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Smart Soapmaking: The Simple Guide to Making Traditional Handmade Soap Quickly, Safely, and Reliably, or How to Make Luxurious Handcrafted Soaps from Scratch for Family, Friends, and Yourself Paperback – January 1, 2007

4.7 out of 5 stars 411 customer reviews

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Frequently Bought Together

  • Smart Soapmaking: The Simple Guide to Making Traditional Handmade Soap Quickly, Safely, and Reliably, or How to Make Luxurious Handcrafted Soaps from Scratch for Family, Friends, and Yourself
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  • Milk Soapmaking: The Smart and Simple Guide to Making Lovely Milk Soap from Scratch with Cow Milk, Goat Milk, Buttermilk, Cream, Coconut Milk, or Any Other Animal or Plant Milk
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  • Smart Lotionmaking: The Simple Guide to Making Luxurious Lotions, or How to Make Lotion from Scratch That's Better Than You Might Buy and Costs You Less
Total price: $36.25
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Editorial Reviews

From the Author

"Should become THE book for soapmaking. . . . It's about time someone wrote a book like this. Most are idealistic and inaccurate. This book has a wonderful common sense approach that is SO long overdue. . . . I can recommend it with 100% confidence." -- Susan Kennedy, Oregon Trail Soaps, Rogue River, Oregon
"Smart it is . . . . A simple, no-nonsense book that cuts through the curmudgery of stifling soap bibles like no other." -- Shellie Humphries, Harstine Island, Washington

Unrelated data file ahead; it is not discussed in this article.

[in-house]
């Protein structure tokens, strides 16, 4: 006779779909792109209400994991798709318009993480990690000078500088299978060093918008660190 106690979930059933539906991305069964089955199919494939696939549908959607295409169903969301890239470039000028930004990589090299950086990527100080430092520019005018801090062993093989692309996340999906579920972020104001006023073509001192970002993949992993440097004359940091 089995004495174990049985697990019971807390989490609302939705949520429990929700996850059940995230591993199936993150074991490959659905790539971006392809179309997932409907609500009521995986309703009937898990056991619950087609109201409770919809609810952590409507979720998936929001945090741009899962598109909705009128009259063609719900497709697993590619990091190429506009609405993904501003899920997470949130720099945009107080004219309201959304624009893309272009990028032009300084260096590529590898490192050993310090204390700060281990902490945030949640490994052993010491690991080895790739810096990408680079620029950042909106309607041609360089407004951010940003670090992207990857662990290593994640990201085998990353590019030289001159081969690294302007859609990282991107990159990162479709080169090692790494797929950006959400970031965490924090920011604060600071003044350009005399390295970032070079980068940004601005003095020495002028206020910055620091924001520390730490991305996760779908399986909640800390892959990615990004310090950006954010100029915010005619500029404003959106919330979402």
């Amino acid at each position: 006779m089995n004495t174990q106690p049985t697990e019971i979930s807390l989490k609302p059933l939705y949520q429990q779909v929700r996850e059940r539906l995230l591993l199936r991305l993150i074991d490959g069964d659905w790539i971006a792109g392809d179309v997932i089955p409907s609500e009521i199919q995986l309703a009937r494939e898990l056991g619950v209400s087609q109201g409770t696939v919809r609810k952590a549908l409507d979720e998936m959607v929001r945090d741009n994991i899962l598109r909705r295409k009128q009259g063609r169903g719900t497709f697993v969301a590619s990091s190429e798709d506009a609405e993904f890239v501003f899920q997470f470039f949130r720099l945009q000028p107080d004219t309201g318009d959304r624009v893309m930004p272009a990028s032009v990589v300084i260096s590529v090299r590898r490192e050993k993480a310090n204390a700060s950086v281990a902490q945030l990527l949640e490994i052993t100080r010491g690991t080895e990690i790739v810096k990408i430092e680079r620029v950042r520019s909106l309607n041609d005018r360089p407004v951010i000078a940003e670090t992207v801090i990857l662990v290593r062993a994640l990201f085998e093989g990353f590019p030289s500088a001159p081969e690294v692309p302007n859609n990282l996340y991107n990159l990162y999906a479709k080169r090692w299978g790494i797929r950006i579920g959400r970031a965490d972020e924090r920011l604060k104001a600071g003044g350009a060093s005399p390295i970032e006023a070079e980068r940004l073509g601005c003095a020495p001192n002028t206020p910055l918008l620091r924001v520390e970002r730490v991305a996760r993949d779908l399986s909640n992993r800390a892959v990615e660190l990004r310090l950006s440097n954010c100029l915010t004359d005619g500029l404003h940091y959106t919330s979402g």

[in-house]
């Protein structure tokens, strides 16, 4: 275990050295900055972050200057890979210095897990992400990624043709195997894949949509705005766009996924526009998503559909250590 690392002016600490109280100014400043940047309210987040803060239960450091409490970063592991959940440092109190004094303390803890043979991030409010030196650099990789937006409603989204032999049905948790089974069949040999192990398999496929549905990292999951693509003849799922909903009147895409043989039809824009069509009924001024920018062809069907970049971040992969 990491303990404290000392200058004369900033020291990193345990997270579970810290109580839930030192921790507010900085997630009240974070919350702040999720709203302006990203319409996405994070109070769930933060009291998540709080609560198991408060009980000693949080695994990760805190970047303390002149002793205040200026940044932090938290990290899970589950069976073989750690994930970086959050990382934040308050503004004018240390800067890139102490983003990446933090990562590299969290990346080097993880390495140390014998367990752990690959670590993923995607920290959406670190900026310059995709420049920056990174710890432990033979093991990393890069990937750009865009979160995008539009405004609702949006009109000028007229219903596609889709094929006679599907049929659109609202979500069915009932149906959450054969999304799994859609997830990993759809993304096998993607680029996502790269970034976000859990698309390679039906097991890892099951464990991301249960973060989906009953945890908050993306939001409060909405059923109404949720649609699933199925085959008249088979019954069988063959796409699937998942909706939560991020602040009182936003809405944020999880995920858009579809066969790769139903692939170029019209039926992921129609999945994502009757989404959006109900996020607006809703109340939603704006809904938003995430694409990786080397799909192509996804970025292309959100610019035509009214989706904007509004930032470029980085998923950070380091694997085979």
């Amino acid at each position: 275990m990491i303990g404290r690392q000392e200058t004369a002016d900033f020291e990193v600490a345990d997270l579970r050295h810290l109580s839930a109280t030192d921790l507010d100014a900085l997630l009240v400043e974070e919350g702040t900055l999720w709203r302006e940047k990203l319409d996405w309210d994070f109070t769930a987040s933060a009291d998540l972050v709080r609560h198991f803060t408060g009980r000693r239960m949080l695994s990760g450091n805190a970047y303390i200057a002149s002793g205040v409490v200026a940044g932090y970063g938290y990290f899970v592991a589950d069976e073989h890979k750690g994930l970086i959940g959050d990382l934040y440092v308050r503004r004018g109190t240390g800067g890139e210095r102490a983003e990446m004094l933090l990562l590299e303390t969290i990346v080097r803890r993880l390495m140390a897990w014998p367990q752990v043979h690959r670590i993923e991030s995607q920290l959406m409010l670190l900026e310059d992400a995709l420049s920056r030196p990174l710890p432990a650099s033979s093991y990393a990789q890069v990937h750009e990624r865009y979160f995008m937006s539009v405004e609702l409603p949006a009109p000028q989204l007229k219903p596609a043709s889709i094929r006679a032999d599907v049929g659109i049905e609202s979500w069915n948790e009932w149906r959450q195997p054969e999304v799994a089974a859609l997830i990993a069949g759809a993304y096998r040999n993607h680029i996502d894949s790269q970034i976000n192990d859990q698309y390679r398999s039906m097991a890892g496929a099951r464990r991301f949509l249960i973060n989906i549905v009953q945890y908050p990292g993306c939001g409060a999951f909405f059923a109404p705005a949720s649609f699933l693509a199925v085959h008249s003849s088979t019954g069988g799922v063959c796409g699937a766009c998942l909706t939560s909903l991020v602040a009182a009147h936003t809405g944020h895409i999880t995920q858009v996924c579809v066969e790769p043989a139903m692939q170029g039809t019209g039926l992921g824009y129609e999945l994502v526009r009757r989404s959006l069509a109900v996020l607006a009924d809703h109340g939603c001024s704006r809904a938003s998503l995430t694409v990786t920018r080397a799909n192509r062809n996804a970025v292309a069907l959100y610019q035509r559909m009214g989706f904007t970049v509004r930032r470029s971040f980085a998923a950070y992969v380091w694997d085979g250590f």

"Quick, safe, and reliable. . . . As fun as it is informative, Smart Soapmaking is a must for anyone who would like to try their hand at this traditional craft." -- Library Bookwatch (Midwest Book Review), Jan. 2007
"Way overdue. . . . A gift of common sense caution, proven methods, tried-and-true shortcuts, and some excellent recipes as well, for both the professional/experienced soapmaker and the eager beginner." -- Deb Petersen, Shepherd's Soap Co., Shelton, Washington
"A great book for beginners, with clear and easy instructions." -- Anne-Marie Faiola, Bramble Berry Inc., Bellingham, Washington
"I learned more from Smart Soapmaking than from any other soaping book, and I have read quite a few. . . . It's written with the average person in mind, not a chemistry major. Directions are very simple and easy to understand. It really takes the mystery out of making soap." -- Jackie Pack, Stuart, Virginia
"Written in an easy, casual style that reminded me of an in-person soapmaking class. The information is practical, helpful, and easy to understand." -- Barb Miller, Miller's Homemade Soaps, Westfield, Pennsylvania
"The directions are more practical than in other soapmaking books I've read. I was also happy to see how many great sources for materials and information the book provided. The book will save soapmakers a lot of time and effort." -- Pamela Paine, Butternut Creek Farm Soaps, Dorset, Ohio
"Written with a delightful voice and humor." -- Kathy Miller, Miller's Homemade Soap Pages, Silverdale, Washington
"I wish Smart Soapmaking had been my first book on soap. It simplifies the process, and it just makes sense. . . . Covers several months worth of questions." -- Phyllis Driggs, Liberty, Indiana
"Excellent . . . . Easy to read, practical, down to earth. Performs the greatly needed service of dispelling myths, which it does with a sense of humor." -- Loretta Liefveld, Nature's Wild Child, Rancho Cucamonga, California